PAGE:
This is somewhat extension of question in why does Lie bracket of two coordinate vector fields always vanish? Now i want to understand the meaning of vanishing Lie bracket. $i.e$, For vector field $X$, $Y$ If \begin{align} [X,Y]=0 \end{align} for all $Y$ on $M$, Of course i know if $X, Y$ are coordinate basis, then […]

Let $g$ be a simple Lie algebra. Let $(g \wedge g)^g = \{a \wedge b \in g \wedge g: x.(a \wedge b) = [x,a] \wedge b + a \wedge [x,b] = 0\}$ be the set of $g$ invariants under the adjoint action. Do we have $(g \wedge g)^g = 0$? If $g$ is a semisimple […]

Let $G$ and $H$ be two Lie groups and $\rho: G \to H$ be a homomorphism. How to differentiate $\rho$ to obtain a Lie algebra homomorphism $d\rho_e: T_eG \to T_eH$?

Let $L$ be a finite dimensional semisimple Lie algebra. Let $\lambda_1$, …..,$\lambda_l$ be the fundamental dominant weights for the root system $R$ of $L$. Show how to construct an arbitrary irreducible $L$ module of highest weight $\lambda$ denoted by $V(\lambda)$ where $\lambda$ is an integral dominant weight as a direct summand in a suitable tensor […]

I know that $\langle U,V \rangle = \langle dR_{x_{t(e)}}U, dR_{x_{t(e)}}V \rangle$ and $\langle U,V \rangle = \langle dL_{x_{t(e)}}U, dL_{x_{t(e)}}V \rangle$ because it is bi-invariant. How do I proceed?

Let $L$ be a Lie algebra. why if $L$ be supersolvable then $L’=[L,L]$ (derived algebra) is nilpotent.

Fact : $\phi : L_1\rightarrow L_2$ is $surjective$ Lie algebra homomorphism. If $h\in L_1$ and ${\rm ad}_h$ is diagonalizable then ${\rm ad}_{\phi(h)}$ is diagonalizable Defn $x\in {\rm gl}\ ({\bf C}^n)$ has Jordan decomposition if $$ x= d+n $$ where $[d,n]=0$, $d$ is diagonalizable and $n$ is nilpotent. EXE (cf. 90page in Erdmann and Wildon’s book) […]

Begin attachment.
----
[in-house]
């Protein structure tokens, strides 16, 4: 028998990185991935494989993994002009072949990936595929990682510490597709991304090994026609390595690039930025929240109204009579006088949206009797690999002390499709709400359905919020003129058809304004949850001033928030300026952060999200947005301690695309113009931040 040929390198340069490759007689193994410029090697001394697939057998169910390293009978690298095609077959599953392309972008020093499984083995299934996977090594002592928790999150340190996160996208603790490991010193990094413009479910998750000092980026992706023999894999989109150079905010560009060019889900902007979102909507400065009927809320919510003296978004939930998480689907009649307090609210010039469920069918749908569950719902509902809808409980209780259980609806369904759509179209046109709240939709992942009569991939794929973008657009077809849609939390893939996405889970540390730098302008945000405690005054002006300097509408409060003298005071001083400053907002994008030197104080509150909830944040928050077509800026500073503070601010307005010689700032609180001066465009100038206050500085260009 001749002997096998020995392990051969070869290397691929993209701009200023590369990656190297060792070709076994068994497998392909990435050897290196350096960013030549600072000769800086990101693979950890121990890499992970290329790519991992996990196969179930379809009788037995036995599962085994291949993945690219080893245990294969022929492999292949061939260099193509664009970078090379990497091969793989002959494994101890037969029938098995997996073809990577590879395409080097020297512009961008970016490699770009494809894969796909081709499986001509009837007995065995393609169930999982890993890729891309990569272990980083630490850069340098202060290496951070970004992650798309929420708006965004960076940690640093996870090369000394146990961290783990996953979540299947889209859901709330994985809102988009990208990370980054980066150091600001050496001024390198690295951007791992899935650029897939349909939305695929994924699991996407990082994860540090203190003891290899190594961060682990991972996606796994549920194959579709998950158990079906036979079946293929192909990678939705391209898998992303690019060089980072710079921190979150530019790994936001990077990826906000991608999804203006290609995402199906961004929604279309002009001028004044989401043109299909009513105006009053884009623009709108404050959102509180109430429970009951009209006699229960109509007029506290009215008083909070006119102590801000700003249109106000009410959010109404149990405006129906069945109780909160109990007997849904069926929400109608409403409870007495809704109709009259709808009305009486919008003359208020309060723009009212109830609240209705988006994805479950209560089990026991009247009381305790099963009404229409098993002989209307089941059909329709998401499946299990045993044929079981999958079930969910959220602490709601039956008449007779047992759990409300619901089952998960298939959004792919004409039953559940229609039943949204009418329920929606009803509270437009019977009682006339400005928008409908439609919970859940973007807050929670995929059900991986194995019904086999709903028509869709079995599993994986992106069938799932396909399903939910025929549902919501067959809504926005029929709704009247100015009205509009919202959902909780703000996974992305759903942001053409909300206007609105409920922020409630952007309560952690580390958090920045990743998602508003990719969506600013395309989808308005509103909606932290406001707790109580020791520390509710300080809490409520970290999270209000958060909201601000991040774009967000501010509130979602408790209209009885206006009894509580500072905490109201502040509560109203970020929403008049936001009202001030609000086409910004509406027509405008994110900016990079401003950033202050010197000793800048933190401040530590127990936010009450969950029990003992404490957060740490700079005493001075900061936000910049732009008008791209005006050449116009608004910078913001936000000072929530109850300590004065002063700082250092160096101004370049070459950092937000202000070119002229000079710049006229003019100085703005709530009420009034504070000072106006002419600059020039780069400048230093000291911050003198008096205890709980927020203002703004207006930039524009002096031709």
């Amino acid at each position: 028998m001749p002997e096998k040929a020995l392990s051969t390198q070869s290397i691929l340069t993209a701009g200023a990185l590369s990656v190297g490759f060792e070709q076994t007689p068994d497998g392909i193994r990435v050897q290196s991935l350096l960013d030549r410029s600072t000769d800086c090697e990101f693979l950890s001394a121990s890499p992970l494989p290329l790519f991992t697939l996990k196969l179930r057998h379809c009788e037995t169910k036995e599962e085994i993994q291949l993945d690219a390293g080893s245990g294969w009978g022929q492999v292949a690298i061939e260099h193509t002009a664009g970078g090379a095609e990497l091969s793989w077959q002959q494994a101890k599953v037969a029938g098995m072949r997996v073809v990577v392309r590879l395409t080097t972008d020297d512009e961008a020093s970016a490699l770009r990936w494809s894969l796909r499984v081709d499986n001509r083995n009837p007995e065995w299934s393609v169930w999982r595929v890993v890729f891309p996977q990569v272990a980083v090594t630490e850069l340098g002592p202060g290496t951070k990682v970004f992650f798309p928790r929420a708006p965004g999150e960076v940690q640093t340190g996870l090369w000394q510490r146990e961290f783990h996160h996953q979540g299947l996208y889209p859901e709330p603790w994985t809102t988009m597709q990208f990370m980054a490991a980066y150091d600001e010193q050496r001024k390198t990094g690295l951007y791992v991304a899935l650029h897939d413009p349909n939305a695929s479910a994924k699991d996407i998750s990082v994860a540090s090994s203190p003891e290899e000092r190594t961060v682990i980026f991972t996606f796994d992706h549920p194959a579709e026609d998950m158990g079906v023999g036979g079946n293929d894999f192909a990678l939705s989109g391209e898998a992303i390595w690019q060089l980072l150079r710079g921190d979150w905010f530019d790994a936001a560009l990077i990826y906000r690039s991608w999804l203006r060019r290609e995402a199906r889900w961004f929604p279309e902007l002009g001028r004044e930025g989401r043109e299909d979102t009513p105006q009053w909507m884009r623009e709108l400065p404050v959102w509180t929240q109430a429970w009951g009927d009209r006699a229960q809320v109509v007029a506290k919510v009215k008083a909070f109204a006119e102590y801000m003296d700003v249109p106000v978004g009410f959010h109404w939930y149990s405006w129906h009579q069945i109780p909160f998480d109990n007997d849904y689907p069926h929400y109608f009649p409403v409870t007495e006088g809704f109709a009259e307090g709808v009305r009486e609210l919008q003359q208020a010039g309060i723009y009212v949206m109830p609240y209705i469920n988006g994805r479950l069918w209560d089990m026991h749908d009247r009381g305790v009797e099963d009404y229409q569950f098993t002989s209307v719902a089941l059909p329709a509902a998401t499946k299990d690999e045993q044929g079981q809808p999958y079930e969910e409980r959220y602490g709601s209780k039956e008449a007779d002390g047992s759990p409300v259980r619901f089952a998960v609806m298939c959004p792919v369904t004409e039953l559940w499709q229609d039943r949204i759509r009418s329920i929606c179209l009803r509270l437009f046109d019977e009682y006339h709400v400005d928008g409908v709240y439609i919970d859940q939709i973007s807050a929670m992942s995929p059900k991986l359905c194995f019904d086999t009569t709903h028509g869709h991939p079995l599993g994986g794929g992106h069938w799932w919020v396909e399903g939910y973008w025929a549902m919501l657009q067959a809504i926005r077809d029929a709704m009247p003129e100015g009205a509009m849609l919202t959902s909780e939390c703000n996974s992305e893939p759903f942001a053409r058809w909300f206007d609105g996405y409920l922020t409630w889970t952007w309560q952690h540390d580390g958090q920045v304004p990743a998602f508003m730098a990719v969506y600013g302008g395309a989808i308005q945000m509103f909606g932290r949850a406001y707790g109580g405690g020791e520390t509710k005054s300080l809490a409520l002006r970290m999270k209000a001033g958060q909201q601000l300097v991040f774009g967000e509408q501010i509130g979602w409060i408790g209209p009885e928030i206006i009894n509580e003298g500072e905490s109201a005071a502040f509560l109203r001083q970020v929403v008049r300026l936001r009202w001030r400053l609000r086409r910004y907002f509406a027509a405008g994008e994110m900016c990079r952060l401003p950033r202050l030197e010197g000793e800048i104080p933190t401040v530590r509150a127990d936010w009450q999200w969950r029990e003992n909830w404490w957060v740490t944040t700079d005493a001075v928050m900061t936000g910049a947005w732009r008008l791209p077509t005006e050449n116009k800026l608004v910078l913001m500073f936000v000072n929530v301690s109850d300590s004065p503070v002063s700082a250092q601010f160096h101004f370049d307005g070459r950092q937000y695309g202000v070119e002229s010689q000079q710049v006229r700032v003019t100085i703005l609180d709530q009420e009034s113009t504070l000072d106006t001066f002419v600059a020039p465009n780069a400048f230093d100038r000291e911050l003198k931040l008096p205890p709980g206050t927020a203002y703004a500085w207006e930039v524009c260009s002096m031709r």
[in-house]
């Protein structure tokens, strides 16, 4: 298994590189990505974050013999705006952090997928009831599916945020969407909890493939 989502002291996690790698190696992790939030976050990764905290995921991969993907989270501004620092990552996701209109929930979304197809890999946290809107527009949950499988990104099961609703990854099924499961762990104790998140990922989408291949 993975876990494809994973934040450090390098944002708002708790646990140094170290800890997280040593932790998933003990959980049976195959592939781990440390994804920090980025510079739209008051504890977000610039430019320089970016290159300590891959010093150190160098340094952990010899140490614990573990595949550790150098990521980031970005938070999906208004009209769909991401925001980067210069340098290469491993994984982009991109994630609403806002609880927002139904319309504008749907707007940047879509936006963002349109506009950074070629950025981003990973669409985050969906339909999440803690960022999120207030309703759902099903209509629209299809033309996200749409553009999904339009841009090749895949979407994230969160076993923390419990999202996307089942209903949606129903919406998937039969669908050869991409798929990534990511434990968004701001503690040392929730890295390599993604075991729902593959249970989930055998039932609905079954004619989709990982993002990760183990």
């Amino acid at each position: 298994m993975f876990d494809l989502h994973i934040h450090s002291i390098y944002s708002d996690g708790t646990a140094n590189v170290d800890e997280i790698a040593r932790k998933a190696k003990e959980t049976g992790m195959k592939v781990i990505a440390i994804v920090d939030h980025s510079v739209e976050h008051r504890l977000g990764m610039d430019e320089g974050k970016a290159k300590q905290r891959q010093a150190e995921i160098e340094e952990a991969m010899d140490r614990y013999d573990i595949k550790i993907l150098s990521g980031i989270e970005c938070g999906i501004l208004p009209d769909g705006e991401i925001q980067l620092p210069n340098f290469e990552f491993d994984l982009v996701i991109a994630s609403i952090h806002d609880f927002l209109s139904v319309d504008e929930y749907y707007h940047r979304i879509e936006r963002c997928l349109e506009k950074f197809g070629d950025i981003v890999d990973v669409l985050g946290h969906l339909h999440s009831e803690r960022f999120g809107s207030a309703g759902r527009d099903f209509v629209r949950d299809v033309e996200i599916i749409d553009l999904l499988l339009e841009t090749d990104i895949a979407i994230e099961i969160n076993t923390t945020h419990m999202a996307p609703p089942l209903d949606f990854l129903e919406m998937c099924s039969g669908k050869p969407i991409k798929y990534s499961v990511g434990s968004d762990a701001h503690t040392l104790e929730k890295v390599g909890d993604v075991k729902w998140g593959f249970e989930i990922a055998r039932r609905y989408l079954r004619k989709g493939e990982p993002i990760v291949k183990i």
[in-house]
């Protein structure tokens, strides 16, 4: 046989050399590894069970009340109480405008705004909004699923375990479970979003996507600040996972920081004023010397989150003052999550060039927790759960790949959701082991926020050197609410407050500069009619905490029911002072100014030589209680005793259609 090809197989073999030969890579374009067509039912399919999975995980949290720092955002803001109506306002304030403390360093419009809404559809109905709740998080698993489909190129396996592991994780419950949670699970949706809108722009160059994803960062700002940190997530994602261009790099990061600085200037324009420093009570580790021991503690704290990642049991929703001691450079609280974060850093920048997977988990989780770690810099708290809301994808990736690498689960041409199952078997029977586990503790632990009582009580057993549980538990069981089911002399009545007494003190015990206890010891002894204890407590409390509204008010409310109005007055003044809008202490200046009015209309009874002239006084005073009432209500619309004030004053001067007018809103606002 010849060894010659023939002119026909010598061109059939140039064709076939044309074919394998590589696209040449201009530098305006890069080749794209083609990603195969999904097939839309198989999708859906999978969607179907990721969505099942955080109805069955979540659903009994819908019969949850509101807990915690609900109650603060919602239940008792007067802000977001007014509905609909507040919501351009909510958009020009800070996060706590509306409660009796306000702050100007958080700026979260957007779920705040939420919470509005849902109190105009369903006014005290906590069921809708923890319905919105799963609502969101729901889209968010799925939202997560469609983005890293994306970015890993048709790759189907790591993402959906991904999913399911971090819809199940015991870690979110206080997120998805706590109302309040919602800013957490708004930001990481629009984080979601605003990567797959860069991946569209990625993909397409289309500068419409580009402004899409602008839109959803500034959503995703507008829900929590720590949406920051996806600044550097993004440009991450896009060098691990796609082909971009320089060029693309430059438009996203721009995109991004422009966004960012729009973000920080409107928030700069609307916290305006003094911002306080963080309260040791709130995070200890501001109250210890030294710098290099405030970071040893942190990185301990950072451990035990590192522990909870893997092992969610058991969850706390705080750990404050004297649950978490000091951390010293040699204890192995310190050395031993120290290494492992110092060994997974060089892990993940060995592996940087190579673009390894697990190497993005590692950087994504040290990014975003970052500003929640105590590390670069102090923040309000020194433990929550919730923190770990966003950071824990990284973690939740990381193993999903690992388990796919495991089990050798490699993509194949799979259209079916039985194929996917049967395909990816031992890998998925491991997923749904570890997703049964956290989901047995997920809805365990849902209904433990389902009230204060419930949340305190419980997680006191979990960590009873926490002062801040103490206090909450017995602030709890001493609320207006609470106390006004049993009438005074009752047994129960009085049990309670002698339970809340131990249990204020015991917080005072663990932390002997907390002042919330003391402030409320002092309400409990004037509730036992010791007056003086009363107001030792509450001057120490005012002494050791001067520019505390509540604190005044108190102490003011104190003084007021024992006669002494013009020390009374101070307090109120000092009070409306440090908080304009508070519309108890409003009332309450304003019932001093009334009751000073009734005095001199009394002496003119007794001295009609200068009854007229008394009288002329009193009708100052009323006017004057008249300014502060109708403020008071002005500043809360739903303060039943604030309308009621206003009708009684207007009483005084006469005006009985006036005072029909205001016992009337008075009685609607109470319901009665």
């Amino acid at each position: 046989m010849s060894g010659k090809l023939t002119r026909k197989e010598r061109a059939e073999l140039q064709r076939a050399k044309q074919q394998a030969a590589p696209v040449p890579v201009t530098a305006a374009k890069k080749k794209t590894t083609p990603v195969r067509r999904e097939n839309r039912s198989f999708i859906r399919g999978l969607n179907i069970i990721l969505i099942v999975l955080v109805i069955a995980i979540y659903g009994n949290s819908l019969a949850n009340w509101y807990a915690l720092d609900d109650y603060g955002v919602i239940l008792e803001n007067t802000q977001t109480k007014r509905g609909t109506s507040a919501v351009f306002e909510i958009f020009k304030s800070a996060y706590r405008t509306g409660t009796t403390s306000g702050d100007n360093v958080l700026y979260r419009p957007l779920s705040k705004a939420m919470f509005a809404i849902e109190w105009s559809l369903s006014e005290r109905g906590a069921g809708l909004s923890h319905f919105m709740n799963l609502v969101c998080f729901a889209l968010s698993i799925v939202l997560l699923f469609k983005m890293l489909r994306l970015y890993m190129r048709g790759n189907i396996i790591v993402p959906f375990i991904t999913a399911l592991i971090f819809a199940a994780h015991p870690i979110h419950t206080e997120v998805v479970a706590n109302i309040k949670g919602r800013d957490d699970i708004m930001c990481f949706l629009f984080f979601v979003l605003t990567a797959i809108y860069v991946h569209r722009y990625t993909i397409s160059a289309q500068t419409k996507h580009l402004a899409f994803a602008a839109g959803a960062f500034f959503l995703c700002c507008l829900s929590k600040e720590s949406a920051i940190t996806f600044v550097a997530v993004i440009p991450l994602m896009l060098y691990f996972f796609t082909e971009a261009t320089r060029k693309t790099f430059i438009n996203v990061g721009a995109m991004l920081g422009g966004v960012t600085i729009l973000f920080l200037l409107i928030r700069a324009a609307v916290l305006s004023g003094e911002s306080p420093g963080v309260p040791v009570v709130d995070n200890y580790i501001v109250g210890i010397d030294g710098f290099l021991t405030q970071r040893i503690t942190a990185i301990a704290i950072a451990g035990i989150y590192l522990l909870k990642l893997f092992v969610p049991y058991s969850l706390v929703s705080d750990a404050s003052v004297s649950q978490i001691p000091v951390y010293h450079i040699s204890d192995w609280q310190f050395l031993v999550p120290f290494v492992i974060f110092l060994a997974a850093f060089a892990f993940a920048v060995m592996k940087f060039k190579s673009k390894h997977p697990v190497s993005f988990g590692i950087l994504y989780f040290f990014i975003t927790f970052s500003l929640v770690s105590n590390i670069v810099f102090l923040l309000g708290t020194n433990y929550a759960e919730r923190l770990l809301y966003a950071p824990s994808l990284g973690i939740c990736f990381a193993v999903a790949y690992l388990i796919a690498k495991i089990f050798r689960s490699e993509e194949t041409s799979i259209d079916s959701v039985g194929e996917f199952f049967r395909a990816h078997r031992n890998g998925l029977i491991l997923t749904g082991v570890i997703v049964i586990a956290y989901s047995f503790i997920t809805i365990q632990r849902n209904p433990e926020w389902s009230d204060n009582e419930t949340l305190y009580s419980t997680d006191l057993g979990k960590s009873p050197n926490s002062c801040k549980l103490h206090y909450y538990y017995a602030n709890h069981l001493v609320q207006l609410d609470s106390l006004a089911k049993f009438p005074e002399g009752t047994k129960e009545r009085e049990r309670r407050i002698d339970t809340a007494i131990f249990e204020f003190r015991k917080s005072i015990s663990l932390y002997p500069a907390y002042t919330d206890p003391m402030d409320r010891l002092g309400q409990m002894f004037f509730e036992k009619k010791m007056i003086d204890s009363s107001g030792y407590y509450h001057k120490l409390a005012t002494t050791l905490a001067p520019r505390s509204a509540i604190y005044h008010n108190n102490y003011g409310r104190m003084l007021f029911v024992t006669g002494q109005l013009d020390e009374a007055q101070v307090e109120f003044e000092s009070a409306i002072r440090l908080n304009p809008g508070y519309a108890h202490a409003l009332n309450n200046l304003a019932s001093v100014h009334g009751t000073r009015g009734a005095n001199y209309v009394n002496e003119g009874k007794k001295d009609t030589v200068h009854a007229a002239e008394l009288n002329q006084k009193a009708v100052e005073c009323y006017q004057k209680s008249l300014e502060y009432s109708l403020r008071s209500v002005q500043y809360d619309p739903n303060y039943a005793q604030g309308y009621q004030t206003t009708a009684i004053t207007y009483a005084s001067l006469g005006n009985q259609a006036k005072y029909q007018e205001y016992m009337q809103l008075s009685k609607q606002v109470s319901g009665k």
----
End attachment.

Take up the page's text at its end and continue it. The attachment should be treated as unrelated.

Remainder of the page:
First, what I know is that given the basis: $$e = \left(\begin{array}{cc} 0 & 1 \\ 0 & 0 \end{array}\right),f = \left(\begin{array}{cc} 0 & 0 \\ 1 & 0 \end{array}\right),h = \left(\begin{array}{cc} 1 & 0 \\ 0 & -1 \end{array}\right)$$ I want to find the ‘structure constants’, but furthermore that the adjoint representation of $sl(2,F)$, […]

Can anyone explain why a semi-simple finite dimensional Lie algebra $\mathfrak{g}$ has to be perfect ? The natural way to prove something like that would be to look to the algebra generated by the Lie brackets, which when $\mathfrak{g}$ is not perfect would be expected to be solvable. But it doesn’t seem to work.

We can define a Lie algebra letting $\mathbb{R}$ be the vector space and also the field. We can then have $[x,y]=xy-yx=0$ for all $x,y$. Is there a one-dimensional Lie algebra such that $[x,y]$ is not identically zero?

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